A phonetic alphabet created by John D. Higgins
This alphabet began with an attempt to create a phonetic system using only Latin, Old English, and Middle English letters. Every letter from all the past incarnations of English, except the runic letter wynn, was represented in this system.
The "alpha version" of the "Modern English Phonetic Alphabet" looked like this:
Obviously, the dialect of the writer can result in a considerable degree of spelling variation, particularly where vowels are concerned.
Regarding the choice of which values to assign which letters, some (such as thorn and eth representing the interdental fricatives, and using ash for short a), were obvious, as those are the sounds they stood for in Old English. Yogh likewise very often stood for the palatal approximate in Middle English. Using c and j for the post-alveolar fricatives was also kind of obvious, given their close relation to palatal affricates. That only left the problem of where to assign the mid unrounded central vowel (short u), the voiceless bilabial approximant (wh), the velar nasal (ng), and the schwa. The remaining letters were q, x, y, and (wynn having already been consciously left off the list, since it looks too much like p).
Y, given the frequency that it shows up in place of other vowels (especially in Middle English), meant that it wouldn't be too jarring to see that letter used for the schwa. That left for the short u sound, not much of a stretch given that this symbol represents a similar-sounding (but rounded) vowel in French (the same vowel written by umlat o in several Germanic Languages).
Using q for the voiceless bilabial approximate isn't all that far-fetched either-the /kw/ sound we're so used to seeing "qu" represent, after all, is an Indo-European sound that became /ʍ/ in the Germanic languages due to Grimm's Law. That's why all the interrogative pronouns that start with "wh" or "hw" in Germanic languages begin with a "qu" in Italic languages.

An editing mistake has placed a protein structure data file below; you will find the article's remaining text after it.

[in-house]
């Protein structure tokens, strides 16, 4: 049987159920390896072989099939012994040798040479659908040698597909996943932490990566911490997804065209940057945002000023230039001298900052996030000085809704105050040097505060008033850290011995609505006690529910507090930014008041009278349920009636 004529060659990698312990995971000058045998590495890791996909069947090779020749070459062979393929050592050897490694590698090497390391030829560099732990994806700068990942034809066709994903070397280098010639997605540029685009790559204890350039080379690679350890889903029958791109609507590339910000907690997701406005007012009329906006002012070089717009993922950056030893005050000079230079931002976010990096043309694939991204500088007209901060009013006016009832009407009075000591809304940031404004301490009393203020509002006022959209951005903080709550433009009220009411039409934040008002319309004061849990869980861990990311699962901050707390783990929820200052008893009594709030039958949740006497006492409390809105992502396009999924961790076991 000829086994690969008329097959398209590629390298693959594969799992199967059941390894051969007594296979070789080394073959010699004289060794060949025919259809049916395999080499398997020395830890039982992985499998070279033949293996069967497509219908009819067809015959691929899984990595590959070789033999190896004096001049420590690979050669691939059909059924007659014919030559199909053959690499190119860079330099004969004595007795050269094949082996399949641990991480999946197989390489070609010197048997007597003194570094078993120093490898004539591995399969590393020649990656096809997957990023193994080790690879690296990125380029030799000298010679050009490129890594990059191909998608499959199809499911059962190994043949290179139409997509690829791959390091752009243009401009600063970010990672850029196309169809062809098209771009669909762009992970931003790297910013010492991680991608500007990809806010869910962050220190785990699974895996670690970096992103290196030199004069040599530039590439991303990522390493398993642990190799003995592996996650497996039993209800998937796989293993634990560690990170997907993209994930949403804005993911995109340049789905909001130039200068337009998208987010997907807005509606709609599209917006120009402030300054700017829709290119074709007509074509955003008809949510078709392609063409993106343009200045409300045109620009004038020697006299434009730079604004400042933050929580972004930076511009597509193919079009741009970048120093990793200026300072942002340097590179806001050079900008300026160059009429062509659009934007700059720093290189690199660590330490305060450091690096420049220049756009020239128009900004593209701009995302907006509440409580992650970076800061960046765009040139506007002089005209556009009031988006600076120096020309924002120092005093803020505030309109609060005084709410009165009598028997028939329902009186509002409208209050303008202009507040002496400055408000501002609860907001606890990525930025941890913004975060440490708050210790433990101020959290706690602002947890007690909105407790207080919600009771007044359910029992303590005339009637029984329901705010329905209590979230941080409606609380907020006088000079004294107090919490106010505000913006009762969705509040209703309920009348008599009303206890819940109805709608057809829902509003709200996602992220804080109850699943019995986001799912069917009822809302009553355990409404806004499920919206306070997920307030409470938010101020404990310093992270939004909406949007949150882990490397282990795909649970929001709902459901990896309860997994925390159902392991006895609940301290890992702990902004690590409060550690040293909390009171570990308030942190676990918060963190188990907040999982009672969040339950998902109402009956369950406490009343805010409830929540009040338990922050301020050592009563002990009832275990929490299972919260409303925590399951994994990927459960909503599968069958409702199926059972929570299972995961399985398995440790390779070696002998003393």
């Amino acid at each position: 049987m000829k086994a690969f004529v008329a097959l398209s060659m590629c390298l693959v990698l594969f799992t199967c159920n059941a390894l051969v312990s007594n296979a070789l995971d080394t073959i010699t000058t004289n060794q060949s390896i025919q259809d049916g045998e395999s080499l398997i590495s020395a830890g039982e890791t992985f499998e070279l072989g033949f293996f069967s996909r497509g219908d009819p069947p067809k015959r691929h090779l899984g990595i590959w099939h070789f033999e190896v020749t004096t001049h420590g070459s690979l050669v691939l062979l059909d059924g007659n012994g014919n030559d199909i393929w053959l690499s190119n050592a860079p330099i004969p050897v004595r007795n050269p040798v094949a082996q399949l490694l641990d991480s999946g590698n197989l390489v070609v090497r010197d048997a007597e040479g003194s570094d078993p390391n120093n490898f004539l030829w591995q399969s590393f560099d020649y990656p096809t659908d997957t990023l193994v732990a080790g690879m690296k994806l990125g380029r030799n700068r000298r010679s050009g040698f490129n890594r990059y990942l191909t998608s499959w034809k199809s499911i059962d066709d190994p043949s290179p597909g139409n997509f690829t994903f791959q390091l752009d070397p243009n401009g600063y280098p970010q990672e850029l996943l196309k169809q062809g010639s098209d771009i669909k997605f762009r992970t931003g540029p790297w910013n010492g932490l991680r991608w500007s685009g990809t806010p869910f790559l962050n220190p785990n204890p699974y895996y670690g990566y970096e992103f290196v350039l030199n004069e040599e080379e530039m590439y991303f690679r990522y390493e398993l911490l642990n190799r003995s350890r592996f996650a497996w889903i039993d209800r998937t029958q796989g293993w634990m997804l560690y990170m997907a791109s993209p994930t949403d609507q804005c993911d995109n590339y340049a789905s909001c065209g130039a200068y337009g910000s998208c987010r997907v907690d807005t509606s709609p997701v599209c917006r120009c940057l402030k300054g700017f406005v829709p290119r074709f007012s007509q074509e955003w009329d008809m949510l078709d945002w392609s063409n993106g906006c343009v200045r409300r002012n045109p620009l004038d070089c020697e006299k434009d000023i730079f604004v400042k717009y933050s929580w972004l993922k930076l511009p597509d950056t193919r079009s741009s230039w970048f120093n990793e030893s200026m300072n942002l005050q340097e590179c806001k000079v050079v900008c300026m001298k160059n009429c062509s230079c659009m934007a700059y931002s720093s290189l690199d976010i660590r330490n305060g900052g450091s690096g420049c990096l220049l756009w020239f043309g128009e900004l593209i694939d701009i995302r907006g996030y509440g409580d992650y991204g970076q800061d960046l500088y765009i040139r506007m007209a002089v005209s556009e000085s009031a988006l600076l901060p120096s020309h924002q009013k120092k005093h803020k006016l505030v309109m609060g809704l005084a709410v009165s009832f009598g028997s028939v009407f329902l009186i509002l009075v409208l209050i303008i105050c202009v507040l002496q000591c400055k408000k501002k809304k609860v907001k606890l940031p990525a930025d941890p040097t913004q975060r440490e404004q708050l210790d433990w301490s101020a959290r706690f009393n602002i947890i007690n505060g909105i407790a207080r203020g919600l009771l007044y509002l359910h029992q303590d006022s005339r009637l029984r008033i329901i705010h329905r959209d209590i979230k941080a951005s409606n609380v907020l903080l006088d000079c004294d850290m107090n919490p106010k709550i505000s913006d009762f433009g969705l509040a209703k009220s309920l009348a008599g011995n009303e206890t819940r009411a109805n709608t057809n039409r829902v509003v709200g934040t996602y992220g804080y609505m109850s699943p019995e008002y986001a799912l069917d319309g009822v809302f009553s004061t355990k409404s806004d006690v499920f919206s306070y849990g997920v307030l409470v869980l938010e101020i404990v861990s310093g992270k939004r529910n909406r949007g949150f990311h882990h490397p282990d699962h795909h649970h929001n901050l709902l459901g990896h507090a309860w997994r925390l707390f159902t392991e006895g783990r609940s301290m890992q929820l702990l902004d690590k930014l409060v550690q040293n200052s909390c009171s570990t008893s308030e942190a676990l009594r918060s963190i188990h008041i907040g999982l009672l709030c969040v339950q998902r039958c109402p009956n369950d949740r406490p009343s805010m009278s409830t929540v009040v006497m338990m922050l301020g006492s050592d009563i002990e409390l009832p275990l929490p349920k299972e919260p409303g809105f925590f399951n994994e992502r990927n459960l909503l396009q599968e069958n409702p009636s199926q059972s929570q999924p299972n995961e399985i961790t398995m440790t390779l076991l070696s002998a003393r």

That only left x to represent /ŋ/, which may be kind of arbitrary, but no more so than the Romans taking the Greeks' voiceless aspirated velar plosive and making it a /ks/ double consonant.
It was at this point, upon finally arriving at a workable phonetic writing system, that it was decided that runes would simply look better than Latin letters. Now, as great as the standard Anglo-Saxon fuþorc is for writing Anglo-Saxon, it's not quite up to snuff for writing Modern English. There are too many vowels (mainly diphthongs, like io, eo, and ea, that have long since collapsed into simple vowels in ModE) and not enough consonants (a single symbol in the OE fuþorc serves for each of the labiodental, dental, and alveolar fricatives-there are runes for f, s, and þ, but not for v, z, and ð).
In order to make up for this, the excess vowel runes (geoh, ior, and ear) as well as the redundant double-consonants (eolx, kealk, and stan) have been dropped. In their place, to make up for the deficiency in single voiced consonants, this alphabet does with the Anglo-Saxons themselves once did with the letters thorn, wynn, and ash-that is to say, shamelessly borrow glyphs from an alphabet that does have them. Thorn and wynn were just plucked from the fuþorc and dropped into the alphabet; there's little reason not to do the same with v and z. Ash, while it retained its Runic name, was basically just constructed from Latin letters to represent a non-Latin sound. It's not hard to do the same thing to the d-rune (dæg) to make an eth-rune (in fact, just as the Irish created the letter eth by adding a stroke to an uncial d, here an eth rune has been made by adding two strokes to the dæg rune).
Thus, we have the "beta version", the Modern English Runic Alphabet:
Shown above are the glyphs, the phonemes they stand for below each symbol, and each symbol's assigned name below that.
Al hȝuumyn biȝixz ar born frii ænd iikwyl in dignitiȝ ænd raȝts. Ðeȝ ar endawd wiþ riizyn ænd koncyns ænd cud ækt tywardz wœn ynœðyr in y spyrit yv brœðyrhud.
All human beings are born free and equal in dignity and rights. They
are endowed with reason and conscience and should act towards one another
in a spirit of brotherhood.
(Article 1 of the Universal Declaration of Human Rights)
If you have any questions about Modern English Runic, you can contact John at: firstname.lastname@example.org
Learn Chinese Characters with the Omniglot Chinese app |
Language Jobs at Jobseeker.co.uk
Hosted by Kualo